The Progressive Era Experience
by David Montgomery.
This was the subject of one of Advance the Struggle’s first posts, which was reported to be viewed by only one person. How is that possible? It demands a re-release! As a new working class struggle simmers under the surface, we should educate ourselves by learning our labor history and seeking out the best traditions and authors in that discipline. David Montgomery was a machinist before he was a professor. He wrote Workers Control in America about how the Taylorized method of production was more than just a method for economic efficiency; it was a mode of control and domination over the labor process which undercut workers’ power and autonomy at the point of production.
US Occupation forces in Iraq: Does organized US labor benefit from imperialism?
Most view the organized labor movement as being a static, conservative body that was often hierarchical and racist. Much of it was. David Montgomery investigates the opposition and internationalism that nonetheless persisted in the bodies of organized labor at the turn of the century, illuminating a powerful counter movement with internationalist principals. The American Federation of Labor from 1886 to 1955 and the AFL-CIO from 1955 to the present have worked and do work with the CIA and US foreign policy, from the pragmatic view that helping maintain the US’s share in the world will produce jobs for US workers. This essay shows on the one hand that the Pan-American Federation of Labor was more a product of diplomatic imperialist maneuvering than of class solidarity, and on the other, that there was still a militant internationalist movement that cross-fertilized in US, Mexico, Cuba , Hawaii and Puerto Rico. Specifically in Mexico, where major US investments shaped the economy, Montgomery states, “anarcho-syndicalists enjoyed strong support on both sides of the border, and the path to union growth was opened by revolution.” Continue reading
Posted in History, US Labor
Tagged AFL, CIO, colonialism, general strikes, imperialism, internationalism, IWW, labor, strikes, Unions
Obama’s recent decision to commit 30,000 more soldiers to the
Translation: he criticized him so much . . . yet he follows his footsteps!
occupation of Afghanistan has angered folks who thought the promised “change” would include change in the US government’s imperialist foreign policy. Anti-war, semi-socialist ex-Democrat Cynthia McKinney puts the cumulative effect well in a recent editorial:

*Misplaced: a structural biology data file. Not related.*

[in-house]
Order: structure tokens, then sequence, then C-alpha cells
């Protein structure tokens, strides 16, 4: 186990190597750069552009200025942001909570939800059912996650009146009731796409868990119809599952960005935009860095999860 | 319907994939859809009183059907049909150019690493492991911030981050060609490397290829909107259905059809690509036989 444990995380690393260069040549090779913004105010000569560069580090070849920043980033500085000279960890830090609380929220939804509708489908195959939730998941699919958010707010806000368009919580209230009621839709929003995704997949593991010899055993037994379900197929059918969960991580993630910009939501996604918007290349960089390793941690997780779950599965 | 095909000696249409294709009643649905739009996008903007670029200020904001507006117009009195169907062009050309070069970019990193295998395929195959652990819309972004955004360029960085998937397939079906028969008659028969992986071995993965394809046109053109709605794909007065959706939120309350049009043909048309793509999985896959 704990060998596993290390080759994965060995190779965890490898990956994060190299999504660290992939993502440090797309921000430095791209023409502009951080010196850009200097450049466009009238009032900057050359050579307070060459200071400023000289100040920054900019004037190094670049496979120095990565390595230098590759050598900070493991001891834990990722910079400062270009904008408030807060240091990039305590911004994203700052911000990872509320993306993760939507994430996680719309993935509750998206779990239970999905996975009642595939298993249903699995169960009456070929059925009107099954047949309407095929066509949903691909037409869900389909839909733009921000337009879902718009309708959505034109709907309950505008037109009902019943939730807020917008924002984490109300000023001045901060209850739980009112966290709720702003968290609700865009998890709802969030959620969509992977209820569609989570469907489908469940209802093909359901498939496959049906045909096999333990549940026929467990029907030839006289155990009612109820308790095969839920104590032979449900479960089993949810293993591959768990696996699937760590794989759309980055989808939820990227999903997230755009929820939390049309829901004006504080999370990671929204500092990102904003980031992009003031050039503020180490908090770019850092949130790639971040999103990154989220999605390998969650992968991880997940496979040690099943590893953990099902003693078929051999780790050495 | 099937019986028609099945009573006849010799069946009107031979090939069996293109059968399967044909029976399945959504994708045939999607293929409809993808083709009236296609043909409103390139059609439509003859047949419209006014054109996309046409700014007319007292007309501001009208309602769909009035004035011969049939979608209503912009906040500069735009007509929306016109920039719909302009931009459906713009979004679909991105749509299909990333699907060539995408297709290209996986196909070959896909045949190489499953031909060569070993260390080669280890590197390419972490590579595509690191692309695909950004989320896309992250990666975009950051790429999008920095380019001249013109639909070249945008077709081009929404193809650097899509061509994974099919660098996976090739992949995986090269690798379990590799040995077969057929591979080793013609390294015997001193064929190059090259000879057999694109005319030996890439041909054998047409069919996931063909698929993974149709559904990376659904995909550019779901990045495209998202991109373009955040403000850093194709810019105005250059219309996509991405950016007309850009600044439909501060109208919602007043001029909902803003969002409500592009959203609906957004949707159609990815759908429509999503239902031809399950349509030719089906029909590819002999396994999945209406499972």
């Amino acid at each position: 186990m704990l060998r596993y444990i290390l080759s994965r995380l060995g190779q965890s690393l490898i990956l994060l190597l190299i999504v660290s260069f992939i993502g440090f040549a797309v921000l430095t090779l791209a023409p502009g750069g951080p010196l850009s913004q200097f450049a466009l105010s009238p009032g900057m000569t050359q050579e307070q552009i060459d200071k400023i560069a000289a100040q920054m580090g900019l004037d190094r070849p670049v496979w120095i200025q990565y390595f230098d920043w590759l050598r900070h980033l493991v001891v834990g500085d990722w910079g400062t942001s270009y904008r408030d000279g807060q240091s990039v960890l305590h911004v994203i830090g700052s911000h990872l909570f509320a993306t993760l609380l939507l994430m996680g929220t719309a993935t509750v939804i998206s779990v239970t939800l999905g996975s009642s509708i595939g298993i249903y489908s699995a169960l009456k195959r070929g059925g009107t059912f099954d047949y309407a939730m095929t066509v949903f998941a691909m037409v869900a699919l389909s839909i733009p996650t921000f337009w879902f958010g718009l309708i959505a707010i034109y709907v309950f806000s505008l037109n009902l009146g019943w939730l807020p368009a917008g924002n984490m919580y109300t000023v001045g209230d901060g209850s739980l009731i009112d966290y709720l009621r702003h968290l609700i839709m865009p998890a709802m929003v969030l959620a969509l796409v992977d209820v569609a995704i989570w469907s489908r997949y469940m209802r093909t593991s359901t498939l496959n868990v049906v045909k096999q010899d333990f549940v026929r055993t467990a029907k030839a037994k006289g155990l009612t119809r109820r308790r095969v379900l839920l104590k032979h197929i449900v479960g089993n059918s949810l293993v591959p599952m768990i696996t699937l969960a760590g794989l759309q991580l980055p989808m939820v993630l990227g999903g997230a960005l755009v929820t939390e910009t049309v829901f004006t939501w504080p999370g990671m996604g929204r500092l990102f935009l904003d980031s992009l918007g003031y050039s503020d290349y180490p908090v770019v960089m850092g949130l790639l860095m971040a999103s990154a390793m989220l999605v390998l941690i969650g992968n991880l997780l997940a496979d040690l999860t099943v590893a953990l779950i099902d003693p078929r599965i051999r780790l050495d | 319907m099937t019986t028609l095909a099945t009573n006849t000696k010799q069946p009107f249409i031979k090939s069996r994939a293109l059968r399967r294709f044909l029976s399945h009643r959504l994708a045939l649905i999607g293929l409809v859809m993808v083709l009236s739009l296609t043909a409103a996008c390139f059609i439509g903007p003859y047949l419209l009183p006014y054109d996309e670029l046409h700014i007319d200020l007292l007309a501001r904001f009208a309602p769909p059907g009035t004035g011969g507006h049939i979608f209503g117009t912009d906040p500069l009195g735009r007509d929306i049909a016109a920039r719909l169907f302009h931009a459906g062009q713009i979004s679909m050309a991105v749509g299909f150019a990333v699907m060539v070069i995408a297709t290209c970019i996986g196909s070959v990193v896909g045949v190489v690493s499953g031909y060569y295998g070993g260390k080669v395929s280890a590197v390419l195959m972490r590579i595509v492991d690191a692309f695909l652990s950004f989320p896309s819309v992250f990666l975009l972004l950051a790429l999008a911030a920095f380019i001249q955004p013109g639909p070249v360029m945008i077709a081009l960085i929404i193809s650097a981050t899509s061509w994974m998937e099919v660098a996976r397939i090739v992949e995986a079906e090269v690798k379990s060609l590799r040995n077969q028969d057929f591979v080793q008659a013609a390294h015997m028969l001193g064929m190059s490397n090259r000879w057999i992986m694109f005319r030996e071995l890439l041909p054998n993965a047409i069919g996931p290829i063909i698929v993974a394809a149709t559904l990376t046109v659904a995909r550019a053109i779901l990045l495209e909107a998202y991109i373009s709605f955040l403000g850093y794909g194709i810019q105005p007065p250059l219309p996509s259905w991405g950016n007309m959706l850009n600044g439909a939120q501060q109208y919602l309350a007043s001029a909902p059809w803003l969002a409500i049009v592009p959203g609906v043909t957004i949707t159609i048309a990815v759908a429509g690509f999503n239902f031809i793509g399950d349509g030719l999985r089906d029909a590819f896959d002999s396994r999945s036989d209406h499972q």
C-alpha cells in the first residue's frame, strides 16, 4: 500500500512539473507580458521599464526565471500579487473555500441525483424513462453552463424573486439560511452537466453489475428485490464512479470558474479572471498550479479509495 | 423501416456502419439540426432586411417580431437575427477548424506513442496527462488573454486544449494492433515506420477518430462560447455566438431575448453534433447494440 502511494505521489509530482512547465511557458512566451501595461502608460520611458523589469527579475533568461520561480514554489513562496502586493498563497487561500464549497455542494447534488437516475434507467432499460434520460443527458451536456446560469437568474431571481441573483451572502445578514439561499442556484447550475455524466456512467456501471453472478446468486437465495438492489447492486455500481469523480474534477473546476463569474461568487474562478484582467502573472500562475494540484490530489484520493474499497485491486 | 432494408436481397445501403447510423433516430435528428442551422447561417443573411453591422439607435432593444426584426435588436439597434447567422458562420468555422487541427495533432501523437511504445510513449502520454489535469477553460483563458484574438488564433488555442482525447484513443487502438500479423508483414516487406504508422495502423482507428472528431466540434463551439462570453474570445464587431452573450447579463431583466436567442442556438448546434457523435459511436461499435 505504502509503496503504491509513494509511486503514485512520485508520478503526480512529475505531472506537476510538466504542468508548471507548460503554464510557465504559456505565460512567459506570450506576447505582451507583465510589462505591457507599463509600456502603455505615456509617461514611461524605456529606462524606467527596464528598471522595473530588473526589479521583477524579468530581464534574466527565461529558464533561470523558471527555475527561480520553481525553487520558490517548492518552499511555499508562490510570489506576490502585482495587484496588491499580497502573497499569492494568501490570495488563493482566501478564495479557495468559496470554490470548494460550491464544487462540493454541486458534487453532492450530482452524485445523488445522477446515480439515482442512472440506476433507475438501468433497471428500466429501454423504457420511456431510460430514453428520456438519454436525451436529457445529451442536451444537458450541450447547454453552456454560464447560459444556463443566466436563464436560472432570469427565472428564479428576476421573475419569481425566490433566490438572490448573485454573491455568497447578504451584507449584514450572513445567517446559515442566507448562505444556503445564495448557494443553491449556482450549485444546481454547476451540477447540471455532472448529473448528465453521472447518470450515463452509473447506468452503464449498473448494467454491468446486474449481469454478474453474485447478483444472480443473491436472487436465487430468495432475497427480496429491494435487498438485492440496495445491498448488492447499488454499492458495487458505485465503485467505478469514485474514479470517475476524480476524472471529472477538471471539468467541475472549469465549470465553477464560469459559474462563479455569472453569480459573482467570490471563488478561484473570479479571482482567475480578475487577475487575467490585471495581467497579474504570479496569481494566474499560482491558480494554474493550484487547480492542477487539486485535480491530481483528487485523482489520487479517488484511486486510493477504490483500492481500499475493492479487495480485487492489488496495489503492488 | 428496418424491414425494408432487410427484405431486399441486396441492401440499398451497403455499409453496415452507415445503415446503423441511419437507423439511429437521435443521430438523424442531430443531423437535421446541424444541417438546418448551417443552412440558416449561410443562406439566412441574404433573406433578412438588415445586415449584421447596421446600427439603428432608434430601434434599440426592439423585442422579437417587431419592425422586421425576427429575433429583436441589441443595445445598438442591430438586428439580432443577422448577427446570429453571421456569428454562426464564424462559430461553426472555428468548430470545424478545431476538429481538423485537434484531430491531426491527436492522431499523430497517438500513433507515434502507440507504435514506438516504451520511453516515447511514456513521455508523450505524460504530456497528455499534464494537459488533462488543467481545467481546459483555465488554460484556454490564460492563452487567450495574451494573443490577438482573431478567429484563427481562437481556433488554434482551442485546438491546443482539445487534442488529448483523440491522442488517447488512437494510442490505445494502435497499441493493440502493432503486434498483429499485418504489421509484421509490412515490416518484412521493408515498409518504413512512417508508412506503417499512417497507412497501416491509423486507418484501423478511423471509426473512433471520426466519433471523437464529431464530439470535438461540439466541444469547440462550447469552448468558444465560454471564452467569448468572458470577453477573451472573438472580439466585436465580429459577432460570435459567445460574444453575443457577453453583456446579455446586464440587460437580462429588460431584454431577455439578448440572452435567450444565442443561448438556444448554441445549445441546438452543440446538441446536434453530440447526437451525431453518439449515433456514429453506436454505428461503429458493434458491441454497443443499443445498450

“…there is deep disquiet today within the ranks of the President’s own base in the Democratic Party, with independents, and with middle-of-the-roaders called “swing” voters. In unprecedented numbers, voters in the United States of all previous political persuasions went to the polls and invested their dreams and, most importantly, their votes in the “hope” and “change” promised by the Obama campaign. But in light of the President’s defense of Bush Administration war crimes and torture in U.S. courts, the transfer of trillions of hard-earned taxpayer dollars to the wealthy banking elite, continued spying on environmental and peace activists as well as support for the extension of the Patriot Act, and removal of Medicare-for-all (single payer) as a central feature of proposed health care reform, Obama voters are rethinking their support.”
The resulting uproar from the liberal/progressive wing of Democratic Party voters doesn’t result from simple naïveté about the nature of the US political system; many up-until-recently disillusioned US residents were bamboozled by Obama’s race and rhetoric. The Black electoral base, which is generally the most progressive section of US society, has been especially victimized by the assumption that racist, imperialist politics radiate from a white, racist chief executive. The Obama administration PR team, and the Democratic Party in general, have encouraged this image through Obama’s constant appropriation of Black political heroes like MLK and most recently Muhammad Ali. As Dave Zirin observes in his recent article “Message to Obama: You Can’t Have Muhammad Ali”, this is a cynical bastardization of one of the most famous war resisters in the 20th century. Continue reading
Glenn Beck: Challenge to ‘Radical’ and ‘Pan-Africanist’ Obamites
In this article, Glenn Ford of Black Agenda Report calls out the hypocrites who love Obama yet claim to hate imperialism. Imperialism is a complex relationship of unequal power between nations, with a select few nations at the center of the commanding structures and the great majority of nations at the receiving end of the core countries’ dictates. The core countries got to the core because of their upward progress in the division of capitalist labor, starting with West Europe’s innovative city-based manufacturing and trans-oceanic plunder, evolving into European and North American industrial factory production and colonialism, and the present-day “financialization” of the world economy and the global network of sovereign nation states. The world today is the product of history which is pushed forward by class struggle. The independence of the former colonies was a victory for the global working class, and should be defended today. That’s precisely why the US – no matter who the president is – should never be supported in its foreign policies which even more than its domestic policies are inevitably at odds with the interests of the global proletariat.
“It requires rivers of obfuscation and oceans of purposeful omission to separate the Commander-in-Chief and President of the United States from the crimes planned and carried out in his office.”